Recognizing the valor of vets on National Vietnam Veterans Day
Across Northeast Michigan, in the rear of numerous closets and in storage chests are uniforms and relics from the Vietnam War.
In 1955, the war began as a regional conflict. By the early 1960s, the U.S. entered the war and exited on April 30, 1975.
The war soon became a major schism within America. Marches for and against the military action boomed across the nation. Families and friends became divided.
Before my mother passed, she informed me that she and my father wanted to send me to Canada, avoiding the then-active military draft. I opted to pursue my graduate degree and enlisted in the U.S. Navy through a delay program.
During the Vietnam War era, 9 million Americans served, with 2.7 million directly in Vietnam.
The war had 2,651 Michiganders perish, with thousands returning with physical injuries and mental challenges. Michigan had 1,253 military members missing in action, including from Northeast Michigan.
Over 2,500 military members served as prisoners of war.
For Alcona, Alpena, Montmorency, and Presque Isle counties, 22 military members perished. Numerous plaques and monuments across Northeast Michigan mark their sacrifice, along with veterans from other wars.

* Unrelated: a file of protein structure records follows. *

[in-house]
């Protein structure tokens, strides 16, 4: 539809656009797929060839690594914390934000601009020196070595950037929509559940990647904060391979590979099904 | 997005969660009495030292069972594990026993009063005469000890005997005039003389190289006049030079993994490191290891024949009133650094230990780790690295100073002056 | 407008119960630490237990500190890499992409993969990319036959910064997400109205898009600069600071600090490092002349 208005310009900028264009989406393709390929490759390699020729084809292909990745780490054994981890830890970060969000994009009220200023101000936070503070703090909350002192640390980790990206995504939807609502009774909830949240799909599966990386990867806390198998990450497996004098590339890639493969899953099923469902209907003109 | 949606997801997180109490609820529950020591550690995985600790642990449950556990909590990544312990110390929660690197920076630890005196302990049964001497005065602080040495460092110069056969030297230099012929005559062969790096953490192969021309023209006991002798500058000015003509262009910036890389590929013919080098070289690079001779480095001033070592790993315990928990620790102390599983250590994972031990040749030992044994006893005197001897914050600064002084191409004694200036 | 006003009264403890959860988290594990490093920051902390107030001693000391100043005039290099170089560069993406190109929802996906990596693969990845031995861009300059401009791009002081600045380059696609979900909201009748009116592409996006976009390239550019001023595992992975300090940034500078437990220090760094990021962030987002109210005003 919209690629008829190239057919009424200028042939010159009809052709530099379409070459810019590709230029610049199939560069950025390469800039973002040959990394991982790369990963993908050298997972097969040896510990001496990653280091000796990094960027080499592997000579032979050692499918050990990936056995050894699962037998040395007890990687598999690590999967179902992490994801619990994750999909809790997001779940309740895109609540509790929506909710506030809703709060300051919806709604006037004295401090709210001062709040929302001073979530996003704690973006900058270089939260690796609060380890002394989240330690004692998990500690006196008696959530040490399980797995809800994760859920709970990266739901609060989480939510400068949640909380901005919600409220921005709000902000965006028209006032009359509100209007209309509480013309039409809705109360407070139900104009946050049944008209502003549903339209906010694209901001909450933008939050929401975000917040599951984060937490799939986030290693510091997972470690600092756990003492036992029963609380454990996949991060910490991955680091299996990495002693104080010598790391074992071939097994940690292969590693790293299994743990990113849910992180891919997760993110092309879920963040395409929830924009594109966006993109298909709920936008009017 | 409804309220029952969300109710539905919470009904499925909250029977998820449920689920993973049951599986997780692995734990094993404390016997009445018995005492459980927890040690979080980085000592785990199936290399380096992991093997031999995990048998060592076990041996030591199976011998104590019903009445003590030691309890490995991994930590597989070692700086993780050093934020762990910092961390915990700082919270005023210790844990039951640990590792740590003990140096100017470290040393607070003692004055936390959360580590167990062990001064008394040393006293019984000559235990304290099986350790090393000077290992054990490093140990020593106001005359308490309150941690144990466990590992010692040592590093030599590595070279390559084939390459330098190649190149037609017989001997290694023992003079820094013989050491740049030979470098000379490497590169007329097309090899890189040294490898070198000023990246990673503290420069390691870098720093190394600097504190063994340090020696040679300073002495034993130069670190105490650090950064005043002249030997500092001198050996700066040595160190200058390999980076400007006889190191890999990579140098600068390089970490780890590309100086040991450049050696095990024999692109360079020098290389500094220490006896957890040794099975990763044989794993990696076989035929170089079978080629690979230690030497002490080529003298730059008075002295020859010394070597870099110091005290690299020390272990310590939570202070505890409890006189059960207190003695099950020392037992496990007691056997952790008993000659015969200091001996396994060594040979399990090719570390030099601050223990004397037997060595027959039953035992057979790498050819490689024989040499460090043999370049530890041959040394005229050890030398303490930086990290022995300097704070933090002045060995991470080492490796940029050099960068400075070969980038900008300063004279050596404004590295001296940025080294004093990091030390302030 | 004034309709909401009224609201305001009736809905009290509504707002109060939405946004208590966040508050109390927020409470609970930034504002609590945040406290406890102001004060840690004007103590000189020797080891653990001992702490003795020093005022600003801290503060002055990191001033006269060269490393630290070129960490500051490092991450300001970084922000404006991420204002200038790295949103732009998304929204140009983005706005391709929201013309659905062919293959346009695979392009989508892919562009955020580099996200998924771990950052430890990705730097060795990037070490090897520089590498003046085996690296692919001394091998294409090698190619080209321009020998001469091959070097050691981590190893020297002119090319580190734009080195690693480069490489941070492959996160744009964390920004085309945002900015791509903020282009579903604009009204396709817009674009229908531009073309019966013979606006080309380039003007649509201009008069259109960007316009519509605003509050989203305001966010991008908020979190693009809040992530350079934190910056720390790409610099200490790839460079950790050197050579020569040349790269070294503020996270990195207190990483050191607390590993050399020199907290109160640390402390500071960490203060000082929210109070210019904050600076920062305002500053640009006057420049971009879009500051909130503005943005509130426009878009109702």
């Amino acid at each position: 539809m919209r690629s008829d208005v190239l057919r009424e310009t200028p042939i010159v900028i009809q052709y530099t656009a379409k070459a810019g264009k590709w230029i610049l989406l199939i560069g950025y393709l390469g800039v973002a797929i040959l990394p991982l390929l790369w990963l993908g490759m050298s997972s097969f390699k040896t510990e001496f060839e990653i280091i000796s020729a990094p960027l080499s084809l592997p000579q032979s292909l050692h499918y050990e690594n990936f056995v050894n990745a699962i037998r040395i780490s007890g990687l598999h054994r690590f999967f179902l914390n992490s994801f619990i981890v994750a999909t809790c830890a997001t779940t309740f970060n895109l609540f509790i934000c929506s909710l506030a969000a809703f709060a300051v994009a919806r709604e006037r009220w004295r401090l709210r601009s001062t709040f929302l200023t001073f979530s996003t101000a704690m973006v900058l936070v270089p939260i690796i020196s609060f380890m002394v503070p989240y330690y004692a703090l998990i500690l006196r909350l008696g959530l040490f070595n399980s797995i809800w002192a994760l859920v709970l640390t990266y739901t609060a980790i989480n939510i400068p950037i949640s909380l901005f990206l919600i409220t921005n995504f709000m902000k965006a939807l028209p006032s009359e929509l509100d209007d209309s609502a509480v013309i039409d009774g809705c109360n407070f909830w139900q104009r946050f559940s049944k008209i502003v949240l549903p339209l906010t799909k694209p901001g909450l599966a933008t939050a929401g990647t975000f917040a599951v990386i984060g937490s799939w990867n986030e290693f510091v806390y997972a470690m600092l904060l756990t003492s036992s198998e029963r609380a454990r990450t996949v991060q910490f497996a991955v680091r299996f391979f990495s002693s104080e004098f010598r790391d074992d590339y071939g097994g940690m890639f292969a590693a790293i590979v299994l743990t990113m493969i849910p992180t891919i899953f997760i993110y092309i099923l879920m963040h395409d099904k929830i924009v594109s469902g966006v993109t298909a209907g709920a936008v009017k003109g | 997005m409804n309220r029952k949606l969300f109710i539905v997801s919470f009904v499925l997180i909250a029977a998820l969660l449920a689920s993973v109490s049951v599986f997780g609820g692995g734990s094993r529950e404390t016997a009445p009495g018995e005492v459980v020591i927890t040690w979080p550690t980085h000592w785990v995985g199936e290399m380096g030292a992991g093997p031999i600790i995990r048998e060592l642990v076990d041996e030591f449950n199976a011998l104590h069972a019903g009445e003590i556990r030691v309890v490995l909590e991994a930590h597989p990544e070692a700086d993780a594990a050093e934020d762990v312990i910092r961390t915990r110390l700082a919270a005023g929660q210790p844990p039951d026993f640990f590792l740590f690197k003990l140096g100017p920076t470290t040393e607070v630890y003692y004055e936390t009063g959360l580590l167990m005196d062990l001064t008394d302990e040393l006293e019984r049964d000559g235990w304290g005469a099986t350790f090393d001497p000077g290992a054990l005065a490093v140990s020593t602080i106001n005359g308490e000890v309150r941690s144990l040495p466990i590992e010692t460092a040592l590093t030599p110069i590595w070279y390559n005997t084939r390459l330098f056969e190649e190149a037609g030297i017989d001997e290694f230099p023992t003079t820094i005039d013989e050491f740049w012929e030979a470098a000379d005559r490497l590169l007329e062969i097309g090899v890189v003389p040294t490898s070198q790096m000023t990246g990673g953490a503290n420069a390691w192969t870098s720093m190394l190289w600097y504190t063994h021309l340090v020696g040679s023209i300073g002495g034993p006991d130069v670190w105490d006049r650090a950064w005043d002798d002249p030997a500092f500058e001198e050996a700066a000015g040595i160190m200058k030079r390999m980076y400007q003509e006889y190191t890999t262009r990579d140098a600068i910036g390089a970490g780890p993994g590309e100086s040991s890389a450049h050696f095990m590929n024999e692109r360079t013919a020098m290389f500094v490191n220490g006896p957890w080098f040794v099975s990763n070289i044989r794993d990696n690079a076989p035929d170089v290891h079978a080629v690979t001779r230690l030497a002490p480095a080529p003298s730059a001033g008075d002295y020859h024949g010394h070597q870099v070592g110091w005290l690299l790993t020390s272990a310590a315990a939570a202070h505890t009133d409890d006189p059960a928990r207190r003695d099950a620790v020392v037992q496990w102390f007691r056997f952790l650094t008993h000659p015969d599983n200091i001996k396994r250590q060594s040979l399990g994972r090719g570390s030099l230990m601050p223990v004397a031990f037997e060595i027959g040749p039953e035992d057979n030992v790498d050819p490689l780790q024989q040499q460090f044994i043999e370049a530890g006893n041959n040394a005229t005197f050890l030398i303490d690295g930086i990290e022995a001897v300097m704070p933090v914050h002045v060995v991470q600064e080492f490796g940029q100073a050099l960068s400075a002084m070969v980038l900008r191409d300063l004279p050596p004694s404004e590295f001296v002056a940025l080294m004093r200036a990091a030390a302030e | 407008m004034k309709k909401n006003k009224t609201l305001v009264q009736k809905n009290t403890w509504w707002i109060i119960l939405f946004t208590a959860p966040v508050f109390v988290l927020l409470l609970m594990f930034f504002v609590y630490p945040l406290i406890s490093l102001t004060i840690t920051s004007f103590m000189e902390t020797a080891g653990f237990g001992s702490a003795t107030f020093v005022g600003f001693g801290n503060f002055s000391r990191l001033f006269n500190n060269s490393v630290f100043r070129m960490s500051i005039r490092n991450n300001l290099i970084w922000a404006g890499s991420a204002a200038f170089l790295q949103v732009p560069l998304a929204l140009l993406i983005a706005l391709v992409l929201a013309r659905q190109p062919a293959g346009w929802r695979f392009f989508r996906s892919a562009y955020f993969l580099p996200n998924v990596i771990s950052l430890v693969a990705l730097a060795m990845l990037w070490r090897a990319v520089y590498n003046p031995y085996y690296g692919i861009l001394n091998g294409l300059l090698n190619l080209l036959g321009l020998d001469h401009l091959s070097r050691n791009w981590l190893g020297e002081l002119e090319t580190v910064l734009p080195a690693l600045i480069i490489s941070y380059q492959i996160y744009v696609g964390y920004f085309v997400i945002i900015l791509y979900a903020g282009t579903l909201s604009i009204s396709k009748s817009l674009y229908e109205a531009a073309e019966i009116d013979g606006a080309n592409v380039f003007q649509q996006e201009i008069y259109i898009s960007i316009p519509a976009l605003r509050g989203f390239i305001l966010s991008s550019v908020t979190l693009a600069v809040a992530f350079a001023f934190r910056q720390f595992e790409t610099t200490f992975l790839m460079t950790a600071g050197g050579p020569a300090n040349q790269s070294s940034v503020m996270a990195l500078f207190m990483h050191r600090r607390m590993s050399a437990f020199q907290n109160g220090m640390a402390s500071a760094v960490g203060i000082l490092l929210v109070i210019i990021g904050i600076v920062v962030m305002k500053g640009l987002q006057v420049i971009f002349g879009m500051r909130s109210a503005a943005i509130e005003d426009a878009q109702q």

In Lansing, near the Hall of Justice complex (at Ottawa and Allegan streets), stands the Michigan Vietnam Veterans Memorial, paying tribute to those who served, perished, or were a POW.
In Washington, near the Lincoln Memorial, stands “The Wall,” reflecting the names of 58,156 American military members who lost their lives in the war. I have visited numerous times to pay homage. It is difficult to not shed tears.
Veterans Administration statistics note there are 6.4 million Vietnam-era veterans living across our nation. By 2025, in Michigan, that population is projected to be slightly over 155,000.
Decades after the war ended, through the leadership of many organizations and people — including Presidents Barack Obama and Donald Trump and Congress, National Vietnam Veterans Day was signed into law to be recognized each March 29.
During the 1960s and well into the 1970s, the war placed an ugly, sad, and challenging shadow across the United States.
Research from the Vietnam Veterans of America reveals 87% of the nation’s population now view Vietnam veterans with high esteem.
My naval uniforms are tucked away in my closet. My military ribbons and medals are framed and hung near my desk.
As we recognize the valor and sacrifice of Vietnam-era men and women veterans, should you have a family member or friend who served, render them a hand salute, thank them, and even toss in a hug.
Jeffrey D. Brasie is a retired health care CEO. He frequently writes historic feature stories and op-eds for various Michigan newspapers. As a Vietnam-era veteran, he served in the U.S. Navy and U.S. Naval Reserve. He served on the public affairs staff of the secretary of the navy. He grew up in Alpena and resides in suburban Detroit.